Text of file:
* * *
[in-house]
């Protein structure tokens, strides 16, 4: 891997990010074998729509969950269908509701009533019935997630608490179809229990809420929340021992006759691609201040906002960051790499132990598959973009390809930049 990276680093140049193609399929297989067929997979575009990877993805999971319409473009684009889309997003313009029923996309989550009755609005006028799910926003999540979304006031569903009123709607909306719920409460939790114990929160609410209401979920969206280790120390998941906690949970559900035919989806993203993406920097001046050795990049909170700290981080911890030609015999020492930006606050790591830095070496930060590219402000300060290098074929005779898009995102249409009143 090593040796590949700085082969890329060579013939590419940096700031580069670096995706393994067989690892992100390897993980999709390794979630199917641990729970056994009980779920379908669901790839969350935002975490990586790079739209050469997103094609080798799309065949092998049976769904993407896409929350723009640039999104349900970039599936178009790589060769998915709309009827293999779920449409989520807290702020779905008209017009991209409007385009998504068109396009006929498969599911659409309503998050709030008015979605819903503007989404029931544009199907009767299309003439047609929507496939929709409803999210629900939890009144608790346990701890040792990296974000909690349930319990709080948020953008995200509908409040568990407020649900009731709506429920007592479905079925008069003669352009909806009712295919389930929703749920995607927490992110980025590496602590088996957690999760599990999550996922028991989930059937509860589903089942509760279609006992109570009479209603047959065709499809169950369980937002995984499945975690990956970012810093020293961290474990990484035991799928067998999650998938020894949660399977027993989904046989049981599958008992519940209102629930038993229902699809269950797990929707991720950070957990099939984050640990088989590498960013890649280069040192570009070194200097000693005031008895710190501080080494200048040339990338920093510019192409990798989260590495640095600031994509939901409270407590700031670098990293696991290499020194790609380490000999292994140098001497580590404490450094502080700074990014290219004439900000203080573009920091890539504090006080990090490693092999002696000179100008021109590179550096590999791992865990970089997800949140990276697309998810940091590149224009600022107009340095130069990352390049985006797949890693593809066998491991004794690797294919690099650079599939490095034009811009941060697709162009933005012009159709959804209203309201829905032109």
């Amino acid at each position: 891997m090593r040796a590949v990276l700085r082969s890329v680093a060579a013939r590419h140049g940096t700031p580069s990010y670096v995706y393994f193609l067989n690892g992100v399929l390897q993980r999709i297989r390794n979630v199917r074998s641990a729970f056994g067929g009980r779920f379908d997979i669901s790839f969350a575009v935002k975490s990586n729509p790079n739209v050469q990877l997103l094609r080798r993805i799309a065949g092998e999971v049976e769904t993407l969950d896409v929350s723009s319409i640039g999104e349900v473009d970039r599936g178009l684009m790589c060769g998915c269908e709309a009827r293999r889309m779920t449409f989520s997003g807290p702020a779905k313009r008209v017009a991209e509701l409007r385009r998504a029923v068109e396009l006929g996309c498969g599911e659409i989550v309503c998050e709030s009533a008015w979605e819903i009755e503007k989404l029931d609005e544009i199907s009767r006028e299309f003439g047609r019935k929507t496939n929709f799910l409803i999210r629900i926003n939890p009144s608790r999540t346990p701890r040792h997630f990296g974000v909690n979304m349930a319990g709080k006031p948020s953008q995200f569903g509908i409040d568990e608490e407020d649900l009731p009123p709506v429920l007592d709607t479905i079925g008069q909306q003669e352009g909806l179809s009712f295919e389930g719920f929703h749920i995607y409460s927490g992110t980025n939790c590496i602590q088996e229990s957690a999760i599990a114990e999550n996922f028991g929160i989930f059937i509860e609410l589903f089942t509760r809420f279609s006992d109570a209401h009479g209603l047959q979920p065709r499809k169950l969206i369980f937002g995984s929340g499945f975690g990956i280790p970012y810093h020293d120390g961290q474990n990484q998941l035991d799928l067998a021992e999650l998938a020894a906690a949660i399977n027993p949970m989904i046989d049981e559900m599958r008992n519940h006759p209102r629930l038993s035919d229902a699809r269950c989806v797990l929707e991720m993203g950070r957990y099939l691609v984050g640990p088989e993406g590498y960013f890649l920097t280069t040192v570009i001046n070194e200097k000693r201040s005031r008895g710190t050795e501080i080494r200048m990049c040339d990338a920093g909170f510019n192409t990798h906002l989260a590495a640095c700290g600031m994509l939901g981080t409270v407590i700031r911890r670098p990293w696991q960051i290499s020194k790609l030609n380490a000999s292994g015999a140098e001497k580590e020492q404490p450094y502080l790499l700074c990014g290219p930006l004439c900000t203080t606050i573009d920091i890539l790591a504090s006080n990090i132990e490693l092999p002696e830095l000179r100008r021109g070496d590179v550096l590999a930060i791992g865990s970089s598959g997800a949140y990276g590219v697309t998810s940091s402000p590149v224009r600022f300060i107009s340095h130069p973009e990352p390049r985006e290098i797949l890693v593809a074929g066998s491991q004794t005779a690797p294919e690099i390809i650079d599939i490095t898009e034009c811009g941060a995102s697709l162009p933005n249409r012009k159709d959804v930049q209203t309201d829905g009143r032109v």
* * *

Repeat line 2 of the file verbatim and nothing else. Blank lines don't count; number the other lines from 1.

């Protein structure tokens, strides 16, 4: 891997990010074998729509969950269908509701009533019935997630608490179809229990809420929340021992006759691609201040906002960051790499132990598959973009390809930049 990276680093140049193609399929297989067929997979575009990877993805999971319409473009684009889309997003313009029923996309989550009755609005006028799910926003999540979304006031569903009123709607909306719920409460939790114990929160609410209401979920969206280790120390998941906690949970559900035919989806993203993406920097001046050795990049909170700290981080911890030609015999020492930006606050790591830095070496930060590219402000300060290098074929005779898009995102249409009143 090593040796590949700085082969890329060579013939590419940096700031580069670096995706393994067989690892992100390897993980999709390794979630199917641990729970056994009980779920379908669901790839969350935002975490990586790079739209050469997103094609080798799309065949092998049976769904993407896409929350723009640039999104349900970039599936178009790589060769998915709309009827293999779920449409989520807290702020779905008209017009991209409007385009998504068109396009006929498969599911659409309503998050709030008015979605819903503007989404029931544009199907009767299309003439047609929507496939929709409803999210629900939890009144608790346990701890040792990296974000909690349930319990709080948020953008995200509908409040568990407020649900009731709506429920007592479905079925008069003669352009909806009712295919389930929703749920995607927490992110980025590496602590088996957690999760599990999550996922028991989930059937509860589903089942509760279609006992109570009479209603047959065709499809169950369980937002995984499945975690990956970012810093020293961290474990990484035991799928067998999650998938020894949660399977027993989904046989049981599958008992519940209102629930038993229902699809269950797990929707991720950070957990099939984050640990088989590498960013890649280069040192570009070194200097000693005031008895710190501080080494200048040339990338920093510019192409990798989260590495640095600031994509939901409270407590700031670098990293696991290499020194790609380490000999292994140098001497580590404490450094502080700074990014290219004439900000203080573009920091890539504090006080990090490693092999002696000179100008021109590179550096590999791992865990970089997800949140990276697309998810940091590149224009600022107009340095130069990352390049985006797949890693593809066998491991004794690797294919690099650079599939490095034009811009941060697709162009933005012009159709959804209203309201829905032109």